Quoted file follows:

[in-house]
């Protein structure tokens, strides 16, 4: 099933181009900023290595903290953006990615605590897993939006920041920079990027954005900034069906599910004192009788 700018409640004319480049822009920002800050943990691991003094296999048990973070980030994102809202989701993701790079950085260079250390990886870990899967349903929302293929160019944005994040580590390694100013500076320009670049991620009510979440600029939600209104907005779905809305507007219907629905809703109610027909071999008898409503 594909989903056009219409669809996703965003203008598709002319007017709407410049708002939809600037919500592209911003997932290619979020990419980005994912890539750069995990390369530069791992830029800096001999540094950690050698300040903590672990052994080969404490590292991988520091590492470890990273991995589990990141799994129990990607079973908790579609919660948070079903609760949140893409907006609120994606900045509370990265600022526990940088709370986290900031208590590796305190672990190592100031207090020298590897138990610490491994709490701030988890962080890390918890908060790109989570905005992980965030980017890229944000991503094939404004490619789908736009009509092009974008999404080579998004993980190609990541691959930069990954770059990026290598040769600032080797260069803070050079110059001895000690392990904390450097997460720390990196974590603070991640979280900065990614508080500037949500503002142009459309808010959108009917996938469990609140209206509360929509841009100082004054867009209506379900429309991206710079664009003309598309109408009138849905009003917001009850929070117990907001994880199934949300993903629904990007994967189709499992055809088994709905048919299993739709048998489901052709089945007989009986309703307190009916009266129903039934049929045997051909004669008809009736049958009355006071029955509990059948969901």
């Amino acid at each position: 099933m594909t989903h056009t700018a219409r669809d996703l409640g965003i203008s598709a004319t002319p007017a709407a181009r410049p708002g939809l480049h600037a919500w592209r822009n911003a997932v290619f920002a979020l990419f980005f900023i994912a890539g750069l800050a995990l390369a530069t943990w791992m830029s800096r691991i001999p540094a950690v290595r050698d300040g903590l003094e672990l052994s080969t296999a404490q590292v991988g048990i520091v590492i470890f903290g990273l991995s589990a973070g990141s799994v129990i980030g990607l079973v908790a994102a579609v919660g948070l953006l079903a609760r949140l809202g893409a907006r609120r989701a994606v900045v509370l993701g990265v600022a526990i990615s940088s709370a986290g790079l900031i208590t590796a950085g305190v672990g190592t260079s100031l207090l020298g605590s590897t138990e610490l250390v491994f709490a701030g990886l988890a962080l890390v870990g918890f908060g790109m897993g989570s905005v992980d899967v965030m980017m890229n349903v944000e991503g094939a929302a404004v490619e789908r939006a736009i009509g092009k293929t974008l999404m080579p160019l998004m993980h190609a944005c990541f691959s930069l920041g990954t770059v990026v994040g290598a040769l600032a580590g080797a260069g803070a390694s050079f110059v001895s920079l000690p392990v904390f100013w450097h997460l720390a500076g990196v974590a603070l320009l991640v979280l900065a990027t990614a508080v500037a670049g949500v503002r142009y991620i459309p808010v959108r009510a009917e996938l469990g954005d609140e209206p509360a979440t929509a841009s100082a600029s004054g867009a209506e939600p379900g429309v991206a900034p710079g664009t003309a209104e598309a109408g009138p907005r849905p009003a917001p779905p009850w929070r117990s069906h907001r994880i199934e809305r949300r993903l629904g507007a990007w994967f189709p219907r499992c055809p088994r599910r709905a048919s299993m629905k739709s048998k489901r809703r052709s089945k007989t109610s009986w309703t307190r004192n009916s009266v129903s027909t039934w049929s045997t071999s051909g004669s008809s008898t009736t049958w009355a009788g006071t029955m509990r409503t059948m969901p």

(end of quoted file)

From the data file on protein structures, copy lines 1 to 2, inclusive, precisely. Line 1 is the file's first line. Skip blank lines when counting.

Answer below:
[in-house]
């Protein structure tokens, strides 16, 4: 099933181009900023290595903290953006990615605590897993939006920041920079990027954005900034069906599910004192009788 700018409640004319480049822009920002800050943990691991003094296999048990973070980030994102809202989701993701790079950085260079250390990886870990899967349903929302293929160019944005994040580590390694100013500076320009670049991620009510979440600029939600209104907005779905809305507007219907629905809703109610027909071999008898409503 594909989903056009219409669809996703965003203008598709002319007017709407410049708002939809600037919500592209911003997932290619979020990419980005994912890539750069995990390369530069791992830029800096001999540094950690050698300040903590672990052994080969404490590292991988520091590492470890990273991995589990990141799994129990990607079973908790579609919660948070079903609760949140893409907006609120994606900045509370990265600022526990940088709370986290900031208590590796305190672990190592100031207090020298590897138990610490491994709490701030988890962080890390918890908060790109989570905005992980965030980017890229944000991503094939404004490619789908736009009509092009974008999404080579998004993980190609990541691959930069990954770059990026290598040769600032080797260069803070050079110059001895000690392990904390450097997460720390990196974590603070991640979280900065990614508080500037949500503002142009459309808010959108009917996938469990609140209206509360929509841009100082004054867009209506379900429309991206710079664009003309598309109408009138849905009003917001009850929070117990907001994880199934949300993903629904990007994967189709499992055809088994709905048919299993739709048998489901052709089945007989009986309703307190009916009266129903039934049929045997051909004669008809009736049958009355006071029955509990059948969901």